By Sheldon Kusselson
By Sheldon Kusselson and Dan Bikos
The following shows the Advected Layer Precipitable Water (ALPW) product just prior to the significant flood event in central Tennessee on 21 August 2021:
By Bernie Connell and Erin Sanders
Sun glint is an optical phenomenon that can be seen in visible and near-IR satellite imagery over water features such as ocean, lakes, and rivers. Its presence depends on the geometry between Sun, Earth, and satellite viewing angle. When sunlight is reflected off water features towards the satellite sensor at nearly equal angles, this type of reflection is called specular reflection.
How far north can we see sun glint? Sun glint is a common occurrence in the tropics and is typically seen in daytime satellite imagery between 30ºN and 30ºS. The following examples show sun glint at latitudes higher than 30ºN during northern hemisphere summer using visible imagery in the red part of the spectrum (0.64 μm). The first animation shows imagery from the GOES-17 satellite located at 137.2°W in the early hours between sunset and sunrise on July 21, 2021. From this perspective, a seasoned eye may discern the pattern of sun glint areas appearing to travel north and eastward with the changing angle of the sun.
GOES 17 – Arctic sunset and sunrise on July 21, 2021 from 8:30-10:30 UTC.
Let’s zoom in on a few of these regions and take a closer look. From this perspective the regions of sun glint are easier to spot. As the Sun, water surface, and satellite geometry changes, areas of brightness appear and then disappear in less than an hour.
GOES 17 – Arctic sunset on July 21, 2021 from 8:10-9:20 UTC.
These areas of sun glint indicate relatively calm waters with a smooth surface to reflect sunlight, much like a mirror. The increase in reflected solar energy that reaches the satellite sensor can saturate the image as seen by the bright white swaths. However, not all water surfaces reflect sunlight equally. Winds cause rougher water and waves that will scatter sunlight in multiple directions and appear darker, as less sunlight will be directed to the satellite sensor. Cloud cover will also obscure any water surface below. Both of these can lead to patchy areas of sun glint in satellite imagery. Can you differentiate between calm water, rough water, and cloud cover in the next two examples?
GOES 17 – Arctic sunrise on July 21, 2021 from 9:00-9:50 UTC.
GOES 17 – Arctic sunrise on July 21, 2021 from 9:20-10:20 UTC.
The following set of animations show sun glint detected by GOES-16 located at 75.2°W on July 26, 2021. We will again start with the full view from sunset to sunrise, and then focus on two examples.
GOES 16 – Arctic sunset and sunrise on July 26, 2021 from 3:30-6:30 UTC.
Zooming in over the Pacific Ocean off the western coast of the United States shows the contrast between the extensive bright glint area and darker surrounding areas of cloud. The sun glint can be seen well above 40ºN.
GOES 16 – Arctic sunset on July 26, 2021 from 3:30-4:20 UTC.
Sun glint highlights areas of calm water and can reveal details about the water surface and its reflective properties. In this next example, it also shows the ocean-land boundary with Greenland to the north. Sun glint appears on the water surface but not land, although land can certainly influence wind patterns over the water surface and affect how the light is reflected.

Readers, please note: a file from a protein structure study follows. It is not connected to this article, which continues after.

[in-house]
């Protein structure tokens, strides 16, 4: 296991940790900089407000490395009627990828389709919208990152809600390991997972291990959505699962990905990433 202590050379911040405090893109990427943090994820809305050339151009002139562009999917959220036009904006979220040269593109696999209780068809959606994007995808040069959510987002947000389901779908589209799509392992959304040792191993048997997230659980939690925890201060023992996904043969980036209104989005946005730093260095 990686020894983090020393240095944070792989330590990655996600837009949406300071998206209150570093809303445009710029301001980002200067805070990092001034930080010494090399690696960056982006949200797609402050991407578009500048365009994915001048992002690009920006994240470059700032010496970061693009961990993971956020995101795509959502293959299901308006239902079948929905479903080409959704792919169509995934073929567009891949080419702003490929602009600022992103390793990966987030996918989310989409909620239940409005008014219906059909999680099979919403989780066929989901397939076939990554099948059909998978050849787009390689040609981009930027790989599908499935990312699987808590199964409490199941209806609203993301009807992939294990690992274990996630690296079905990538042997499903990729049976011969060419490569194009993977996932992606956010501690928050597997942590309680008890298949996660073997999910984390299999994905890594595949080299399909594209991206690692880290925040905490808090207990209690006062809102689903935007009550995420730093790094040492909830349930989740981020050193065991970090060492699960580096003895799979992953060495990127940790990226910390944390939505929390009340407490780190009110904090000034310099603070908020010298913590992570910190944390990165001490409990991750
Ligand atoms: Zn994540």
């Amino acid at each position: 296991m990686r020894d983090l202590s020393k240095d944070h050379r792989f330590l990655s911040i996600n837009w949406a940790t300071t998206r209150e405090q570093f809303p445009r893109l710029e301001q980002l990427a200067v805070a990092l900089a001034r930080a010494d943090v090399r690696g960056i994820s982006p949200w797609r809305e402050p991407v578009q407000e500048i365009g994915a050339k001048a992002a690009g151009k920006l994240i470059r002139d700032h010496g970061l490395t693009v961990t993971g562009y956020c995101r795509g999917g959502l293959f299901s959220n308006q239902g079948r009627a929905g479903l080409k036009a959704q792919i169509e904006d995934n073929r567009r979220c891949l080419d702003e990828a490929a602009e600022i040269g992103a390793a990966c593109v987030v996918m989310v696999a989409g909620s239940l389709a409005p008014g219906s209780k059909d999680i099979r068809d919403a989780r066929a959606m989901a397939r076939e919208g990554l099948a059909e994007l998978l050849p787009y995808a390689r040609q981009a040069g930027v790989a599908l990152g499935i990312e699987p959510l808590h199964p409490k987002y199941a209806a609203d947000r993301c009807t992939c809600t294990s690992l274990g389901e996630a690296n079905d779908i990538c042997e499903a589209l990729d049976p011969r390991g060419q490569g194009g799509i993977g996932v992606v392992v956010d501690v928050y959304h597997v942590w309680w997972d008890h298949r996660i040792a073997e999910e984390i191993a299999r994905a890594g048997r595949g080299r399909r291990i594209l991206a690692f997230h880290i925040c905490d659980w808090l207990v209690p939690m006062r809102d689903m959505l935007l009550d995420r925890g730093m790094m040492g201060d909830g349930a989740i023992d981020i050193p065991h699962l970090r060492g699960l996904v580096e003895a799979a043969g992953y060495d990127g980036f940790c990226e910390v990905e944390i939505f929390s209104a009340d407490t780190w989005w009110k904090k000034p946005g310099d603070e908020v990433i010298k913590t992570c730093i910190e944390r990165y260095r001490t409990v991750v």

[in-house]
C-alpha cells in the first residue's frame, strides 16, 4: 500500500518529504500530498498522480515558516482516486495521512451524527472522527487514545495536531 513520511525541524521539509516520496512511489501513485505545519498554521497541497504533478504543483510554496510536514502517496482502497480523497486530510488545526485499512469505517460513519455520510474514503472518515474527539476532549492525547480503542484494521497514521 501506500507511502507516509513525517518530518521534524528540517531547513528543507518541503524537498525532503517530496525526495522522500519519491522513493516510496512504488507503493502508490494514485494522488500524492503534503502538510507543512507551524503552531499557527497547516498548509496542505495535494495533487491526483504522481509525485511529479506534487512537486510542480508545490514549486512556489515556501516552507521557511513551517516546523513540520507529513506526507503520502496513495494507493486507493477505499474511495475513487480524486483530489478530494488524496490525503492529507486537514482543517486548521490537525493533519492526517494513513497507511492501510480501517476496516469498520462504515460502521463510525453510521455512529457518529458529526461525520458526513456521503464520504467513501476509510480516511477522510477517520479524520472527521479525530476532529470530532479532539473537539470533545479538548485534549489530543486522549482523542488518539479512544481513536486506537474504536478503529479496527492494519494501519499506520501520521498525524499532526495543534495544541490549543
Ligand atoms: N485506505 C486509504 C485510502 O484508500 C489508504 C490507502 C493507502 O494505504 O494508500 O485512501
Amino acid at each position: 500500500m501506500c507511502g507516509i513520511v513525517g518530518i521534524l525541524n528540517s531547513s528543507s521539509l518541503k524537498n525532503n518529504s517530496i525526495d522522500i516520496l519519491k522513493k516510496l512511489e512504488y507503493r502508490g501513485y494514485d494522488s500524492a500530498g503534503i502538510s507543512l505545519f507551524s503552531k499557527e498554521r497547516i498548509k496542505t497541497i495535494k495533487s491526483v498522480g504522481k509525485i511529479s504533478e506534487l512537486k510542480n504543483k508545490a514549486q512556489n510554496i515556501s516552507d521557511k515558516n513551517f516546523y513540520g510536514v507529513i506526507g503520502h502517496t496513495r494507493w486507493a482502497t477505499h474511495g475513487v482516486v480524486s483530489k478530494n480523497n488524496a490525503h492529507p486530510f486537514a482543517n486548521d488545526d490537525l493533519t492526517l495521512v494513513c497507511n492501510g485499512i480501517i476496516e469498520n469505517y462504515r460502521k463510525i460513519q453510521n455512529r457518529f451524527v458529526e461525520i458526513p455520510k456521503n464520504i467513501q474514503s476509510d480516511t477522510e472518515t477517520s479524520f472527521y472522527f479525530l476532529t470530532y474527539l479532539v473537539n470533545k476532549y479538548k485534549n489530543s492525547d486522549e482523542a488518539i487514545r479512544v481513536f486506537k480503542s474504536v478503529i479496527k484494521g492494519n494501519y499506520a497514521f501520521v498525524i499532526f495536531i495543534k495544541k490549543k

GOES 16 – Arctic sunrise on July 26, 2021 from 4:40-5:30 UTC.
So how far north can we see sun glint in GOES satellite imagery? It is clearly seen above 75ºN on this day! The latitudinal extent of where sun glint can be seen has a seasonal dependence. In the northern hemisphere it can be spotted between the vernal equinox (~20 March) and the autumnal equinox (~22 September). The summer solstice (~20 June) is when we would expect sun glint to be seen the farthest north of the equator based on the positioning of the Sun, Earth, and satellite.
Notice the unexpected.
By Sheldon Kusselson and Dan Bikos
The North American monsoon has been in full swing during the summer of 2021, bringing much needed moisture to the Southwest.
At times though the abundant moisture has resulted in heavy rain and flash flood events.
Upper left: ALPW in the Surface to 850 mb layer
Upper right: ALPW in the 850 to 700 mb layer
Lower-left: ALPW in the 700-500 mb layer
Lower-right: ALPW in the 500-300 mb layer
When viewing this product in the west, keep in mind that data is missing over higher elevations. This effect is easily observed in the Surface to 850 mb layer, and even shows up in localized regions of the 850 to 700 mb layer. The 700-500 mb layer is very useful for the monsoon season with the typically high moisture values observed in mid-levels over regions of higher elevation. The relative maximum in moisture across southern Utah can be easily observed in this layer. The 500-300 mb layer can depicts regions of higher moisture at that level highlighting regions where the moisture is particularly deep which can enhance precipitation efficiency. Compare the animation with the slide above that denotes with arrows the direction moisture plumes are moving in the different layers. Source regions of moisture can be readily identified along with when these moisture layers become vertically aligned leading to a deep moist profile typically associated with excessive precipitation events.
Upper left: ALPW in the 850 to 700 mb layer
Upper right: GOES-16 6.2 um (upper-level) water vapor band
Lower-left: Blended TPW product (operational), (missing before 1400 UTC)
Lower-right: Merged (GOES + POES) TPW product (experimental)
Compare the animation of the water vapor imagery with the annotated water vapor image on the slide above that denotes short waves.
Compare the TPW products with the ALPW animation above, how do they complement and supplement each other?
Upper left: ALPW in the 850 to 700 mb layer
Upper right: MRMS composite reflectivity
Lower-left: GOES-16 IR (10.3 um)
Lower-right: GOES-16 upper-level water vapor (6.2 um)
Again, the water vapor imagery depicts the short wave.